If you want to give your students a little quiz to test their comprehension, you may wish to do this story timeline activity.
Step #5: Application
In this ESL lesson plan stage, students take the ideas and go a bit deeper with them. For the airport example, I had students work together with a partner to think of five interesting questions that they’d ask the man if they had the chance to meet him in person.
After that, I had one person pretend to be a journalist while the other one had to be the man in the airport. The journalist conducted an interview and made sure to ask a few follow-up questions as well.
I finished off the lesson by talking about what eventually happened to the man (I looked it up on the Internet).
Optional: Post-Reading Activities
You may wish to include some post-reading activities into your classes. These can extend an hour long class into a two-hour one for example. Or, you may wish to do it over two classes. Some of the things you can do with your students are to have them think more deeply about the characters or plot.
Or, you may want them to:
- Find examples of a certain part of speech (10 adverbs)
- Search for examples of a certain grammar point (simple past)
- Look for metaphors and similes
- Do some worksheets
- Watch some videos about the same topic
- Listen to some related songs
- Something fun (get creative!)
You can learn more about this here: Post-Reading Activities for English Learners.
Can I Adapt this ESL Lesson Plan Template for my Own Purposes?
Isn’t it a good idea to make a lesson plan my own? Maybe, but maybe not.
Of course you can feel free to do whatever you want in your own classes (as long as it’s okay with the school). Some things may work for you, while others may not.
That said, if you’re just starting out, it can be valuable to stick pretty closely to the steps in this lesson plan sample. It’s a proven system that many, many teachers around the world have been using for years and is taught in the CELTA/DELTA courses. It’s backed by some solid education theory about learning languages.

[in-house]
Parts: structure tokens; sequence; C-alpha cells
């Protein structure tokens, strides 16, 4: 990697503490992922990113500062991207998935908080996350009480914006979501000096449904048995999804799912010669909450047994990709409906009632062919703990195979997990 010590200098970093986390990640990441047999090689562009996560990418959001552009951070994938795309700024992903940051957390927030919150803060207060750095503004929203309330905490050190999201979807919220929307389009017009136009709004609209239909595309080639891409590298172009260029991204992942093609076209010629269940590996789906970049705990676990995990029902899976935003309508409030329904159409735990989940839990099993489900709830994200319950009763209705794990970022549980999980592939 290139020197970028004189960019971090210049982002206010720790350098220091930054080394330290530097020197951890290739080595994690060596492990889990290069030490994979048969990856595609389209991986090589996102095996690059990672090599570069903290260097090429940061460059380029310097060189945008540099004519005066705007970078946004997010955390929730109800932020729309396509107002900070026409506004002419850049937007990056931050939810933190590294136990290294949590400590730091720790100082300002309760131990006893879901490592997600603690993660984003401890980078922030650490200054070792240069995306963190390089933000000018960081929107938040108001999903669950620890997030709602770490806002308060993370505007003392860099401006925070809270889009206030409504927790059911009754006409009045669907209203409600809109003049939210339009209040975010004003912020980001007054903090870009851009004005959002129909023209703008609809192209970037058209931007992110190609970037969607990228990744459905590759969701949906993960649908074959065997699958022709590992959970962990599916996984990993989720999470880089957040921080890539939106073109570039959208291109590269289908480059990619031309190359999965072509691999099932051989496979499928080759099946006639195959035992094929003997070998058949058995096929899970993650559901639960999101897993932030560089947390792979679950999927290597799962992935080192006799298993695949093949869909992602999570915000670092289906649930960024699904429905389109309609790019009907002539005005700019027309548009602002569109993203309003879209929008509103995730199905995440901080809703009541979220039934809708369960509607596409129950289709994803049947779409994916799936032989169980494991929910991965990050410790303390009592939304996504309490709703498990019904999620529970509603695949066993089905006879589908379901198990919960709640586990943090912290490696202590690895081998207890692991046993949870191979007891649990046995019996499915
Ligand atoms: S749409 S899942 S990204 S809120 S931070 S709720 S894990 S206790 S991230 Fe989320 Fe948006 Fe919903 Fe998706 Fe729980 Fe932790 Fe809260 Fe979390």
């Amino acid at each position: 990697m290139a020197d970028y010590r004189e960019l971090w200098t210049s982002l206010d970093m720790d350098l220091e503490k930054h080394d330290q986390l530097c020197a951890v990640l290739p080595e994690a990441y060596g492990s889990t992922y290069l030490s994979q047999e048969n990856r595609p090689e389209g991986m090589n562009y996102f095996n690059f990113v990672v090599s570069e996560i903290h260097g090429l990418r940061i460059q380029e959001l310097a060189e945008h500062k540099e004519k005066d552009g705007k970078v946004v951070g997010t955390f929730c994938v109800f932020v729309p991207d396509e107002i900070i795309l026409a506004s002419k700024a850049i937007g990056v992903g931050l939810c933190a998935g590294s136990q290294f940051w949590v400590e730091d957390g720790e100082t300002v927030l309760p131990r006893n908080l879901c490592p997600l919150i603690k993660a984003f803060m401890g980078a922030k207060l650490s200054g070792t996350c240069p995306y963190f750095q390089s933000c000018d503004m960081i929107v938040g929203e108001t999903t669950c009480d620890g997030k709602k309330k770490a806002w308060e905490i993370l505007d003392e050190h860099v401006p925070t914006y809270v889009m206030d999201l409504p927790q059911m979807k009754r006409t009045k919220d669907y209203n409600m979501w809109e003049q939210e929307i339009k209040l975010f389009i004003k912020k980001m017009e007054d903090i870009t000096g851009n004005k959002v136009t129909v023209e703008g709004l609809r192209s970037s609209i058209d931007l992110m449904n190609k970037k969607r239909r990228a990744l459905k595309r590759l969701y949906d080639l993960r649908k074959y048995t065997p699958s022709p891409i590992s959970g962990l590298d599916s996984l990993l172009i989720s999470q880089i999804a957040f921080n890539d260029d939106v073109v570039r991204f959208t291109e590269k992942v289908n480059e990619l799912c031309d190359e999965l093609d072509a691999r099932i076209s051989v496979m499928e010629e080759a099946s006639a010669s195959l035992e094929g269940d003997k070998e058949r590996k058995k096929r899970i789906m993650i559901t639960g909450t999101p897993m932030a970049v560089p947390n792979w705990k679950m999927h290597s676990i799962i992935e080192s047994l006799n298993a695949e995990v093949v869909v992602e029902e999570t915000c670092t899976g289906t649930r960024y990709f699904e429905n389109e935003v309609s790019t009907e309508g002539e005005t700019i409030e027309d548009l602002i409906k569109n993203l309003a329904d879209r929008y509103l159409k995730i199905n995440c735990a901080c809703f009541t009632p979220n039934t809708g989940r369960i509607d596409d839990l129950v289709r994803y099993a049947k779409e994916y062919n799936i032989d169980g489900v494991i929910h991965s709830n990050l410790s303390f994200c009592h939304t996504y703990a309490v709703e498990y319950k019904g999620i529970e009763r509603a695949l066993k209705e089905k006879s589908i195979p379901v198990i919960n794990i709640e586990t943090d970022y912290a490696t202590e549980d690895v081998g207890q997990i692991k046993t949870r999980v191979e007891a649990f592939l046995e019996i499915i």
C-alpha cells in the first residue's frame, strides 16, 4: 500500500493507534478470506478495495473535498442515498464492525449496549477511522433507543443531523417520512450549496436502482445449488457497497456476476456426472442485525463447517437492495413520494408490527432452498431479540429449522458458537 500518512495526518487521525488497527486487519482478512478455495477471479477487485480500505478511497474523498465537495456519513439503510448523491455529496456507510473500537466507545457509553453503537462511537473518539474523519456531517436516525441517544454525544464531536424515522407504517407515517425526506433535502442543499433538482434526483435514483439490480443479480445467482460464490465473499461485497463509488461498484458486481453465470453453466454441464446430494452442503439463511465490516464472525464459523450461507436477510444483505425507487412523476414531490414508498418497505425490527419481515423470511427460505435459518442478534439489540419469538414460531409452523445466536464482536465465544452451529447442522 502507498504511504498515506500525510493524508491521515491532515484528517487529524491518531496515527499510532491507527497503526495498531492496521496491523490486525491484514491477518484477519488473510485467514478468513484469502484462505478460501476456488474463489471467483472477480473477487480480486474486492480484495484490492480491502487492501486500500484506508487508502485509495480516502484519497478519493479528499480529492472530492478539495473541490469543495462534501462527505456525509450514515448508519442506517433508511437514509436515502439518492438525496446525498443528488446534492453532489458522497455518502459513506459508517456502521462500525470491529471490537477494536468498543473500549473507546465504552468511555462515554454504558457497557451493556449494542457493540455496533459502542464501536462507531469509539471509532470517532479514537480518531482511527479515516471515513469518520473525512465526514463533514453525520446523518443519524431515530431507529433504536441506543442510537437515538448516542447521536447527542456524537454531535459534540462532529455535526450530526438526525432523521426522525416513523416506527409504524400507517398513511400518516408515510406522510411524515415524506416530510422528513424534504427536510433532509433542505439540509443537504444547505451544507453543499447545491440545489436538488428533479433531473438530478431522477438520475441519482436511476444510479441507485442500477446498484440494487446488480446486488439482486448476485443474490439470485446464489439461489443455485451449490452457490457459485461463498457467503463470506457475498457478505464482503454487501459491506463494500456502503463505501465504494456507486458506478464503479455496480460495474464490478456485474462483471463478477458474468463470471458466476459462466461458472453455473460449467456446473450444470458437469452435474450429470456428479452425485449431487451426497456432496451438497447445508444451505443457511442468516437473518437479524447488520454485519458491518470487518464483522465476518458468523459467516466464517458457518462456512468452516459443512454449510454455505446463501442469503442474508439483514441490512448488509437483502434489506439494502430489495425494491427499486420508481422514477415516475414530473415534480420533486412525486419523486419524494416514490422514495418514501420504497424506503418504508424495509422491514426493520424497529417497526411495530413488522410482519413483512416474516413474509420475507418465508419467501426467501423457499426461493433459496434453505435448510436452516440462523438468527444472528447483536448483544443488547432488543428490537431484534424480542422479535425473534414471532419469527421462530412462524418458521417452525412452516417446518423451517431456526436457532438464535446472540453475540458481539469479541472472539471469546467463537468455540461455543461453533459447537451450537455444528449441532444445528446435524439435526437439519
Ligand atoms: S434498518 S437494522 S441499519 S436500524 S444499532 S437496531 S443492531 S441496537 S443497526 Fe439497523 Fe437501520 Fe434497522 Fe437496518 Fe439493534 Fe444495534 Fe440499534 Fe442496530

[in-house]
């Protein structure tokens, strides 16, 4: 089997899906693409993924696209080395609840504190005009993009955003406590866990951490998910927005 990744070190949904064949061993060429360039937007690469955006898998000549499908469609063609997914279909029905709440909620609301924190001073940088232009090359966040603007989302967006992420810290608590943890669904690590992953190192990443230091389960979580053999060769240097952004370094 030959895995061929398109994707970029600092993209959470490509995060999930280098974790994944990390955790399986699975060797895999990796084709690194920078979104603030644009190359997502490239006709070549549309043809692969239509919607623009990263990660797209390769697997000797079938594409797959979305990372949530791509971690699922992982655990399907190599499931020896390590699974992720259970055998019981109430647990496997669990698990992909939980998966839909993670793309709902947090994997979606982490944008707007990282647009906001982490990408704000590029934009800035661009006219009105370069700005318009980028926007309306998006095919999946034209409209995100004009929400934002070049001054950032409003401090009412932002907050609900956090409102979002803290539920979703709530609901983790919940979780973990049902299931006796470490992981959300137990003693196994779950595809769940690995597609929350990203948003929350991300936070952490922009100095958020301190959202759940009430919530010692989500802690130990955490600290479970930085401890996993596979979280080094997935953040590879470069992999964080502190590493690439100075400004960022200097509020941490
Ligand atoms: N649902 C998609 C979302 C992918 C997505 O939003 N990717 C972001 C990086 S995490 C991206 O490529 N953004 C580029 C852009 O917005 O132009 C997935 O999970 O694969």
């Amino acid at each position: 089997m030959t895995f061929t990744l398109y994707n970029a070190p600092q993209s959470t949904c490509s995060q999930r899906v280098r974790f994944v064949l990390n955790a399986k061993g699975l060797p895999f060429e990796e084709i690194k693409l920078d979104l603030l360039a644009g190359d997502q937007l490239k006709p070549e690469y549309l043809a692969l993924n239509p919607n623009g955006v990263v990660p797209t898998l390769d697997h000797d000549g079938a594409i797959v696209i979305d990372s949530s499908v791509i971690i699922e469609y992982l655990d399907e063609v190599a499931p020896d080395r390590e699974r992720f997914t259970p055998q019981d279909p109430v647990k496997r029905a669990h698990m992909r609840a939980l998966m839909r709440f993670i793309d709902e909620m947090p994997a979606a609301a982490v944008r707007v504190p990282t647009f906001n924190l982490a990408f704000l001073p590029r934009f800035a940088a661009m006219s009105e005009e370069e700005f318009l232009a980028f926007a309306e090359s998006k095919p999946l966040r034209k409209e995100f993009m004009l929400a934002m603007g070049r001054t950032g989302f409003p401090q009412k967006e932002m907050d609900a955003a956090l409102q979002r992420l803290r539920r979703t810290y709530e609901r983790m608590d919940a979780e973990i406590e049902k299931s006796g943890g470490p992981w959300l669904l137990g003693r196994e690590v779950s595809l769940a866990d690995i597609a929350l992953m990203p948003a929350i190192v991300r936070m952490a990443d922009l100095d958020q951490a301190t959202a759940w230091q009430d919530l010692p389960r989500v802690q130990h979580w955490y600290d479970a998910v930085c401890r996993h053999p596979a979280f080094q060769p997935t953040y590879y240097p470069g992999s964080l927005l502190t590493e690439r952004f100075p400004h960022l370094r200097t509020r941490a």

Once you get a bit more experience, then consider adapting it to your own style, section by section. You know what works best for you, and your students. It’s a big world out there and no two students are the same! The best teachers can adapt.
Does this Style of ESL Reading Lesson Work for Any Level?
That’s another great question! This template assumes that your students have a basic level of English reading, and are able to do things like compare answers with their partner. It’s best for at least high beginners, and then can work on through up to advanced level students.
For students who are struggling with basic reading skill or vocabulary, you’ll want to focus on that first before worrying too much about reading comprehension.
Where Can I Get News Articles?
If you want to design your own reading lesson plan, then you’ll need to start with an article of some kind. It can be difficult to find good materials that are appropriate for the level of your students. This is particularly true if you teach beginners.
The good news is that there are lots of online resources out there with plenty of good stuff. Graded readings, comprehension questions, listening exercises and more awesome stuff. They’ve done the hard work of content development for you, in making the news into something your ESL students can read.
You can check out my top picks here: The Top ESL News Article Websites.
Do You Like this ESL Lesson Plan Template?
You’ll probably enjoy this book as well: 39 ESL Warm-Ups for Teenagers and Adults. Get your classes started off on the right foot with these low-prep activities and games that your students will love. It can be difficult for students if you jump right into the heart of the lesson. Instead, ease them into English with a fun activity.
The good news is that the book is available in both print and digital formats. You can keep a copy on the bookshelf in your office as a handy reference. Or, take a copy with you on your phone for lesson plans on the go.
Check it out for yourself over on Amazon:
Learn More about How to Teach Reading
Check out this short video below for even more ideas on the steps to follow when teaching reading. Lesson plans? No problem.
Have your Say about Planning an ESL Reading Lesson
Do you have any tips or tricks for an ESL lesson plan template? Or, tips for ESL lesson plans in general? Leave a comment below and let us know what you think.
And be sure to contact us if you have any questions about teaching English.